Jeenah and Shaikh undertook the hajj pilgrimage in 1997, while Shaikh was already suffering from the effects of breast cancer, which had affected her severely. On the couple's return the authored a book about their pilgrimage called Journey of Discovery: A South African Hajj. Soon after, they founded the Johannesburg-based Muslim community radio station called The Voice, which exposed radical and progressive Muslim voices to the Muslim community and became a flagship for women's rights, inter-religious tolerance and anti-imperialist rhetoric. It also gave a voice to refugee communities and social movements. Shaikh died just four months after the station went on air.
Jeenah's career has been a checkered one, spanning the NGO sector, academia, religious organizations and journalism. But it is as a progressive Muslim activist and an international solidarity activist that he has made his mark.
Jeenah currently holds the position of Director: Operations at the Freedom of Expression Institute. He is also the Coordinator of a progressive Johannesburg mosque, Masjidul Islam, a steering committee member of an inter-religious organization focusing on women's issues called The Other Voices, a spokesperson for South Africa's Palestine Solidarity Committee and Anti-War Coalition and is a member of the International Coordinating Network for Palestine. He is often interviewed as an expert by various media on issues related to Islam or the Muslim world, Muslims in South Africa, the Middle East, Islamic Feminisms, political Islam, freedom of expression and various other issues. An experienced journalist, he writes for a number of publications and reports for a network of radio stations in the US. He is also a monthly columnist for the South African newspaper Al-Qalam.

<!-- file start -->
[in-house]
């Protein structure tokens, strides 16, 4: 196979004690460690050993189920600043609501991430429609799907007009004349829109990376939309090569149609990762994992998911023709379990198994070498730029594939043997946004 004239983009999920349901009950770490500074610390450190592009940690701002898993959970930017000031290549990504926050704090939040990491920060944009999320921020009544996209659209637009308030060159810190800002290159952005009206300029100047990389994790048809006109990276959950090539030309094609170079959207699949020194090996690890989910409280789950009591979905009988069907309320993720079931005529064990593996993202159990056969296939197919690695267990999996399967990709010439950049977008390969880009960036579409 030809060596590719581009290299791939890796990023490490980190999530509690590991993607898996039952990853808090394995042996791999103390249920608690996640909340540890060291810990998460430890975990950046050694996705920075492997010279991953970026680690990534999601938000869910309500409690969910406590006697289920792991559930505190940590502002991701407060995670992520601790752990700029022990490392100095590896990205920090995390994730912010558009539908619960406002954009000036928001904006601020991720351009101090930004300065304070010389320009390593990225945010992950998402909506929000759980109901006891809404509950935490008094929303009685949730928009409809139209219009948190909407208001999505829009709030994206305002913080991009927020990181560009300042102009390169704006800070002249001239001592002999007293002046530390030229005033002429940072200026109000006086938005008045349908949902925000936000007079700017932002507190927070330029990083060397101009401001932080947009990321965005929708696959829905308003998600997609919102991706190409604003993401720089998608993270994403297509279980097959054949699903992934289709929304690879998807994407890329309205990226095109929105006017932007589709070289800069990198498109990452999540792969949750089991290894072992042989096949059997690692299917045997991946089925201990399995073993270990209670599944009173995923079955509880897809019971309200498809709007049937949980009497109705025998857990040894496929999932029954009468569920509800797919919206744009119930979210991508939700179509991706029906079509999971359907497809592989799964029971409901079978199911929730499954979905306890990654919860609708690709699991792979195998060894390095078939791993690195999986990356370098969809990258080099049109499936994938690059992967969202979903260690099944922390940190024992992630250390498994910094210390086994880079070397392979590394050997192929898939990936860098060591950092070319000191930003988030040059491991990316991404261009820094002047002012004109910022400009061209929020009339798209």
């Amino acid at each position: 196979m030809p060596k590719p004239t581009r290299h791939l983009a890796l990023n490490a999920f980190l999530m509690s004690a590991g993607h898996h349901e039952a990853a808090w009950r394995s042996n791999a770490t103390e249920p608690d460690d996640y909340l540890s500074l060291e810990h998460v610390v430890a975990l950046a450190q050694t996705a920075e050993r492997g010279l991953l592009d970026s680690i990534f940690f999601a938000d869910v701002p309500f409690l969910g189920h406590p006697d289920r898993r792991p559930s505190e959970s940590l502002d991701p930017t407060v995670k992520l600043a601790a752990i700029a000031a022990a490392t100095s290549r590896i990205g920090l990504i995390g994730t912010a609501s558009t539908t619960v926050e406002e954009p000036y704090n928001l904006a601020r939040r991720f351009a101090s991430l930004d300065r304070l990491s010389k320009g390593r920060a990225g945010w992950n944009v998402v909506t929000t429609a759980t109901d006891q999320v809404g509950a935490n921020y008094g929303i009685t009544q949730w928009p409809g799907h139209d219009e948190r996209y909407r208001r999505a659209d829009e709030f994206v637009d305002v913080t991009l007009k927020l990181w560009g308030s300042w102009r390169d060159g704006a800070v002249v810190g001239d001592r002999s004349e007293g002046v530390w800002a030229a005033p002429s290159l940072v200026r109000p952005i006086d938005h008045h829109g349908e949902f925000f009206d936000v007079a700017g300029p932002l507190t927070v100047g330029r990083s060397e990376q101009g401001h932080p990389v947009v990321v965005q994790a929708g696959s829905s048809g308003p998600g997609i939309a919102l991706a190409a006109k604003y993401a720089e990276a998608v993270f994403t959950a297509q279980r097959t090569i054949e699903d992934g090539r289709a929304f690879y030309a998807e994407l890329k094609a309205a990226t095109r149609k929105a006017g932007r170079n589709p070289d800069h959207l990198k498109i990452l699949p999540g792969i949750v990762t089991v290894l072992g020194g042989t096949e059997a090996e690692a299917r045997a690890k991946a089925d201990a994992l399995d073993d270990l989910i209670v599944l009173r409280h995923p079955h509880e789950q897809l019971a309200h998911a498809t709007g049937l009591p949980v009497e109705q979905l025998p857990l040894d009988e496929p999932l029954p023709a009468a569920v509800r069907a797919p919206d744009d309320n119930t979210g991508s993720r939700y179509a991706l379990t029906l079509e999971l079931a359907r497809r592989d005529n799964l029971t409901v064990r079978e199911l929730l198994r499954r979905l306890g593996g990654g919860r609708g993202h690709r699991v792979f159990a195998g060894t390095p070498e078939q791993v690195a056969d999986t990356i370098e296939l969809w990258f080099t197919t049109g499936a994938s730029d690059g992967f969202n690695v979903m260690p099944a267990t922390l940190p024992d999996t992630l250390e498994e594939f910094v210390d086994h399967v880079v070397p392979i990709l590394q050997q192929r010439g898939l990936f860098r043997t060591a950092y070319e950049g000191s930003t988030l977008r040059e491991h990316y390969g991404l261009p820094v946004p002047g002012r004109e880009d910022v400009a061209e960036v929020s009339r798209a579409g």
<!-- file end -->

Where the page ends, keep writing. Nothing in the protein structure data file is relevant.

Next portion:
Jeenah has various Islamic qualifications through international courses completed at different universities in the Muslim world. He has organized and addressed numerous meetings, seminars, workshops, conferences, and training programs on various issues related to Islam, South Africa, the Middle East, youth development, journalism, information technology and various other issues – in South Africa and internationally. He has co-authored a book and has published articles and papers in journals, magazines, newsletters, newspapers and other publications. These have ranged from news pieces to analyses and opinion pieces.
Dr. Manto Tshabalala-Msimang (whose full name is Mantombazana Edmie Tshabalala-Msimang) (born 9 October 1940) is the controversial Health Minister of South Africa under the government of Thabo Mbeki (as of 2007). She was a deputy minister of Justice from 1996 to 1999, and then has served as Health Minister since 1999.
Her emphasis on treating AIDS with vegetables such as garlic and beetroot, rather than with antiretroviral medicines, has been the subject of international criticism.
She graduated from Fort Hare University in 1961. As one of a number of young African National Congress cadres sent into exile for education, she received medical training at the First Leningrad Medical Institute in the Soviet Union from 1962-1969. She then trained as a registrar in obstetrics and gynecology in Tanzania, finishing there in 1972. In 1980 she received a master's in public health from the University of Antwerp in Belgium. She was an official within the exiled ANC leadership in Tanzania and Zambia during the latter decade of apartheid, with job responsibilities focused on the health and well-being of ANC militants there.